More Thoughts on Realism and Fantasy
Though I’ve understood since childhood that not everybody shared my love of the fantastic, it wasn’t until quite a ways into my adult years that I realized this must be in large part due to differences in how people’s imaginations operate. One spur to this realization was an on-air comment by a local arts-and-culture talk show host that she couldn’t get into a book where things happened that couldn’t in real life (yes, a statement we could unpack at length). At the time I was observing my young son discover stories. It was clear to me that he derived some of the greatest pleasure from precisely those things that never could happen in real life. Moreover, the stories he invented to tell me from two years onward (which I wrote down whenever I could) were gleefully fantastic: night being stolen, his father putting on breasts, the street sucking our house off its foundations. From watching his friends I also was able to see that not all kids do love the fantastic equally; he was close to one end of some bell curve. When the differences show up so early, they start to look like something innate.
The term mimesis is sometimes used to describe techniques of realistic fiction–as imitation, in other words, of something that already exists. All kinds of questions occur here with regard to how people, whether adults or small children, form judgments about what real life consists of and what constitutes an imitation of it, or a violation of its principles. Many of these principles are culturally constituted. Laura Bohannon’s much-anthologized article, “Shakespeare in the Bush,” describes how the Tiv rejected Hamlet as unacceptably unrealistic, on the basis of, among other things, the motivations of nearly every character. Others arise out of an individual’s experience. For those born with synaesthesia, there would be nothing at all unreal about descriptions of numbers possessing color, or (my own case) sounds having a tactile component.
According to Wikipedia, imagination is a “term is technically used in psychology for the process of reviving in the mind, percepts of objects formerly given in sense perception.” In this view, in other words, imagination is mimetic in the purest sense–it “revives in the mind” what one has already experienced. I suspect that the psychologists initially formulating this definition shared the type of imagination described by our talk-show host. For others like my son and myself, the mind is just as prone, or more so, to gravitate to things that one hasn’t experienced, that violate the expectations and principles of real life. The Calvin cartoon in which he has to fend off an attack by his breakfast oatmeal is iconic for me in this regard.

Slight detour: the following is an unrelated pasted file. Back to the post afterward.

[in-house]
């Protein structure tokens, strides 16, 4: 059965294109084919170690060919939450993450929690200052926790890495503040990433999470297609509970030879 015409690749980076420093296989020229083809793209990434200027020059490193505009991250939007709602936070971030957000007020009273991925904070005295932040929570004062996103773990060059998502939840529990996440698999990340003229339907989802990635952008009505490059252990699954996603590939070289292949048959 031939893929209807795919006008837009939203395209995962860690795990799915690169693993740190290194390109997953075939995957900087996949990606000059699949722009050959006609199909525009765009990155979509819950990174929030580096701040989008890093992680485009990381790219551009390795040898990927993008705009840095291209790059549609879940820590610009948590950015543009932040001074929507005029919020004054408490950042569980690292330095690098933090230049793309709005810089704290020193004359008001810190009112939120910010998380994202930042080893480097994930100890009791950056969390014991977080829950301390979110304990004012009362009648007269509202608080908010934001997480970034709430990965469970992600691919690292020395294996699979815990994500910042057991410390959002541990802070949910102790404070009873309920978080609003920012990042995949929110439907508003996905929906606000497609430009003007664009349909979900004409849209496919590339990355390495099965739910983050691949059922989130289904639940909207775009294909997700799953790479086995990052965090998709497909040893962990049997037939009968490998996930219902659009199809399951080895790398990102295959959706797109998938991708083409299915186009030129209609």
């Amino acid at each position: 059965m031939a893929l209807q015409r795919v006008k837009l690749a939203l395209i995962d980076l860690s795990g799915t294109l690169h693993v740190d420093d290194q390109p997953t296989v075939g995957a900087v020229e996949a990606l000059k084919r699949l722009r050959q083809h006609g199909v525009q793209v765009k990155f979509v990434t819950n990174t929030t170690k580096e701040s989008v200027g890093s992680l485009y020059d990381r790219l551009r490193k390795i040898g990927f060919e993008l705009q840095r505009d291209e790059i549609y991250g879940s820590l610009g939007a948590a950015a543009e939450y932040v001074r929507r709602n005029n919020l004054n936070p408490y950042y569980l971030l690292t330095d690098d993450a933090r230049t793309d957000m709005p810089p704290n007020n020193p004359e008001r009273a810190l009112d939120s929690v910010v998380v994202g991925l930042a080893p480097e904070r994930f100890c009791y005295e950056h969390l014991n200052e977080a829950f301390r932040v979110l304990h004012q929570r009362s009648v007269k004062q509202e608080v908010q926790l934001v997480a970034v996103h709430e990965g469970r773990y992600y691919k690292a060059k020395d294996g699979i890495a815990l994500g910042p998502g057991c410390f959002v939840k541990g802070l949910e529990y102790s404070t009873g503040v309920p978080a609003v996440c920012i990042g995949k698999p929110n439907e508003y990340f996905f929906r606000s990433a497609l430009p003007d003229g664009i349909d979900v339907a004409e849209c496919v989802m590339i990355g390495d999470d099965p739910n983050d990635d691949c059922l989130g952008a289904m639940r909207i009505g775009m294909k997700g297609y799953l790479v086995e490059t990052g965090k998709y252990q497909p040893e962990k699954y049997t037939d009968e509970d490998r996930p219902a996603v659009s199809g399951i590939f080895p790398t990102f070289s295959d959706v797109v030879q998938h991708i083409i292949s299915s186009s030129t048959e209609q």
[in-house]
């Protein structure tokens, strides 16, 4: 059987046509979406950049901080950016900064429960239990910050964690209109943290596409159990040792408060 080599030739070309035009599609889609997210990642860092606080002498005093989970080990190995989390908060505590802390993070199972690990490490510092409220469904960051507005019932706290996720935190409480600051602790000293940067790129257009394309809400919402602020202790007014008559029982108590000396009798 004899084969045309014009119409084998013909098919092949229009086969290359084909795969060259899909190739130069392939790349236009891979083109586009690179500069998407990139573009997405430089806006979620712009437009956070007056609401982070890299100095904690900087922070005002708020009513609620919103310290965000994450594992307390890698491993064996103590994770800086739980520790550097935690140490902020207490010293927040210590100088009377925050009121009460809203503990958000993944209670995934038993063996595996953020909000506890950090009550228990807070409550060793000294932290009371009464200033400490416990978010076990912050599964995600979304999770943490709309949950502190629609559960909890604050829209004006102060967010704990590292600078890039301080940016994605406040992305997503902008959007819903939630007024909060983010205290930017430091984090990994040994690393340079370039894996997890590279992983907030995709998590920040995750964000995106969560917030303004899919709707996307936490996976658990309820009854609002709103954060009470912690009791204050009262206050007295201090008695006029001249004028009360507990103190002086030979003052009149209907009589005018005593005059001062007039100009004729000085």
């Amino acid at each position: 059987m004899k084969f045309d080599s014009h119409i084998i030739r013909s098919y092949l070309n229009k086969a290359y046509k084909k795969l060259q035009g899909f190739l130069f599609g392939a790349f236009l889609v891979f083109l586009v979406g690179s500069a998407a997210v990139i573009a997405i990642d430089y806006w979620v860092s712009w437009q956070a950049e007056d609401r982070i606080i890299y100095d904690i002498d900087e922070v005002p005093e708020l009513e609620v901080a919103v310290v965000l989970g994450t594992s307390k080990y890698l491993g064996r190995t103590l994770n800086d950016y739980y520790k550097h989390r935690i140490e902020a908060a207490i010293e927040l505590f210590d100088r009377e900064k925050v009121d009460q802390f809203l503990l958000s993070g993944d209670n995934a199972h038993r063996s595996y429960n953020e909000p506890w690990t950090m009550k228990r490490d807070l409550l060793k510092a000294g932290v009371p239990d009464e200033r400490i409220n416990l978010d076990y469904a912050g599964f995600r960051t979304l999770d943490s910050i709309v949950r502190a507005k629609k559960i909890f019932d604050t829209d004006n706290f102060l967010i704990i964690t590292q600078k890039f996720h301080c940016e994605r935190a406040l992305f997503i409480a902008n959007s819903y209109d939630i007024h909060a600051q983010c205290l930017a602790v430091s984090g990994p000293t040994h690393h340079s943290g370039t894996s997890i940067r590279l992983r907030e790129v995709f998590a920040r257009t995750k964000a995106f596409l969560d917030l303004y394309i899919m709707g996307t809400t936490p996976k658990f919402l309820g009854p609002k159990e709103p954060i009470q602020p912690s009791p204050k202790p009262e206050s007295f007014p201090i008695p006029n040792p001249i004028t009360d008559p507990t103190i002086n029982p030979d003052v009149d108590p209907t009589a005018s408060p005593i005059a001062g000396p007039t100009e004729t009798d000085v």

What is that about? In a superficial search of JSTOR, and various science-news sites including New Scientist, Science News, and Discover Magazine, I couldn’t discover any neuroscience research that related to the pleasure experienced through imagining impossible things. The late great sociologist Erving Goffman, on the other hand, did write at some length in his book Frame Analysis on what he termed “negative experience.” By this he meant not bad, evil experiences, but rather what happens when our cognitive frames that tell us “what’s happening now?” are broken in one way or another. It’s comparable perhaps to the concept of negative space in visual art. He quoted a news-filler item about a family who’d moved into an apartment with a lumpy sofa. They came back from vacation to discover the lumps had disappeared… but they now had a large python coiled behind their refrigerator. That moment of shock when the old interpretation dies and one’s notion of reality is in wild flux is one of the things he called negative experience. But he discussed all kinds of other places where people found and even sought it out, including art and humor.
To go all dialectical for moment, formulating a cognitive frame of what something is (for example, oatmeal) necessarily brings into being the possibility of all the things it is not (for example, dangerously animate slime). Like a glass of water that can according to the viewer be either half empty or half full, the experience of life is for some primarily about what something is, and for others, quite often about what something is not. Metaphor, of course, is the bridge between the impossible and meaningfulness…. The experience of coping with the sliminess of oatmeal, in the defenseless mental state of early morning, can seem like an encounter with something dangerously animate, especially if it would be much more fun to imagine that the oatmeal is alive. One can suppose that this inability of the mind (some minds) to stop playing with cognitive frames is the root of much fantastic literature.
I don’t mean by all of this to separate humanity into those of us who love fantasy and the plodding mundanes who will read only the most boring of mainstream fiction. As in many things, human beings exhibit a bell curve of variation. Moreover, fantasy is everywhere in mainstream fiction, and mimesis is everywhere in fantastic fiction, and much as I identify with Calvin, I still most of the time manage to eat breakfast without too many horror-story scenarios glimmering in the morning fog.
I used to know someone who boasted of never reading fiction–not just fantasy, but fiction of any kind. He thought the only things worth reading were “textbooks–things about the real world.” In retrospect, I think maybe it was his way of saying he didn’t read much of anything, but at the time it gave me a somewhat oppressive feeling: the idea of being limited in thought to only those things which one is already sure exist. But one person’s claustrophobic nightmare is another person’s safe haven, I guess.